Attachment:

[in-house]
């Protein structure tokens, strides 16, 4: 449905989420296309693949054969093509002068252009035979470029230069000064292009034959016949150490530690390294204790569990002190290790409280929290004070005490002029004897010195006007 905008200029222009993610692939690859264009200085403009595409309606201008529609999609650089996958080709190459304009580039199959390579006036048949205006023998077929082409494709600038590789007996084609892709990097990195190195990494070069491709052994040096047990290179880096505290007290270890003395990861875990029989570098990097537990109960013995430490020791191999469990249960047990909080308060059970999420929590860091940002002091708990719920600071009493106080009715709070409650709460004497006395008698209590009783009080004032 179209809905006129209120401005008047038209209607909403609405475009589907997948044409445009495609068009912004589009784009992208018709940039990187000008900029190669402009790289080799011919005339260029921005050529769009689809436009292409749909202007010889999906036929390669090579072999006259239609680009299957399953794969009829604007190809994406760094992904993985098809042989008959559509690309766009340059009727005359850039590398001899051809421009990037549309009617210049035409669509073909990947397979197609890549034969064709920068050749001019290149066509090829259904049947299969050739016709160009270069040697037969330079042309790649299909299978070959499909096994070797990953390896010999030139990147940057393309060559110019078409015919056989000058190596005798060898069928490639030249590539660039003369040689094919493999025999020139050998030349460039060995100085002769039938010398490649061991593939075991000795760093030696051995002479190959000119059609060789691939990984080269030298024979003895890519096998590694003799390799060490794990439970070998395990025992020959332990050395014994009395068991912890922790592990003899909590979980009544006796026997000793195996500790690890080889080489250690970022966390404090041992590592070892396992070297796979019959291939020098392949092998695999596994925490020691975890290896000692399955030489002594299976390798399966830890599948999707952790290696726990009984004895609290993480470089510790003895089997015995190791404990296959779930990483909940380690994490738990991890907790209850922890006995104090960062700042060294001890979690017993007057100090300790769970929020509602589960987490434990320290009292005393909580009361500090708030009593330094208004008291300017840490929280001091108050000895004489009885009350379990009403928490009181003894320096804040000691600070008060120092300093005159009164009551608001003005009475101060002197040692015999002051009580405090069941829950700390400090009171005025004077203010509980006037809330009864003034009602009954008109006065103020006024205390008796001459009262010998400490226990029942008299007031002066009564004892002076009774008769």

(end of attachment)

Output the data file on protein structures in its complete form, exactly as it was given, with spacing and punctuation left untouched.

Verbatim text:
[in-house]
């Protein structure tokens, strides 16, 4: 449905989420296309693949054969093509002068252009035979470029230069000064292009034959016949150490530690390294204790569990002190290790409280929290004070005490002029004897010195006007 905008200029222009993610692939690859264009200085403009595409309606201008529609999609650089996958080709190459304009580039199959390579006036048949205006023998077929082409494709600038590789007996084609892709990097990195190195990494070069491709052994040096047990290179880096505290007290270890003395990861875990029989570098990097537990109960013995430490020791191999469990249960047990909080308060059970999420929590860091940002002091708990719920600071009493106080009715709070409650709460004497006395008698209590009783009080004032 179209809905006129209120401005008047038209209607909403609405475009589907997948044409445009495609068009912004589009784009992208018709940039990187000008900029190669402009790289080799011919005339260029921005050529769009689809436009292409749909202007010889999906036929390669090579072999006259239609680009299957399953794969009829604007190809994406760094992904993985098809042989008959559509690309766009340059009727005359850039590398001899051809421009990037549309009617210049035409669509073909990947397979197609890549034969064709920068050749001019290149066509090829259904049947299969050739016709160009270069040697037969330079042309790649299909299978070959499909096994070797990953390896010999030139990147940057393309060559110019078409015919056989000058190596005798060898069928490639030249590539660039003369040689094919493999025999020139050998030349460039060995100085002769039938010398490649061991593939075991000795760093030696051995002479190959000119059609060789691939990984080269030298024979003895890519096998590694003799390799060490794990439970070998395990025992020959332990050395014994009395068991912890922790592990003899909590979980009544006796026997000793195996500790690890080889080489250690970022966390404090041992590592070892396992070297796979019959291939020098392949092998695999596994925490020691975890290896000692399955030489002594299976390798399966830890599948999707952790290696726990009984004895609290993480470089510790003895089997015995190791404990296959779930990483909940380690994490738990991890907790209850922890006995104090960062700042060294001890979690017993007057100090300790769970929020509602589960987490434990320290009292005393909580009361500090708030009593330094208004008291300017840490929280001091108050000895004489009885009350379990009403928490009181003894320096804040000691600070008060120092300093005159009164009551608001003005009475101060002197040692015999002051009580405090069941829950700390400090009171005025004077203010509980006037809330009864003034009602009954008109006065103020006024205390008796001459009262010998400490226990029942008299007031002066009564004892002076009774008769």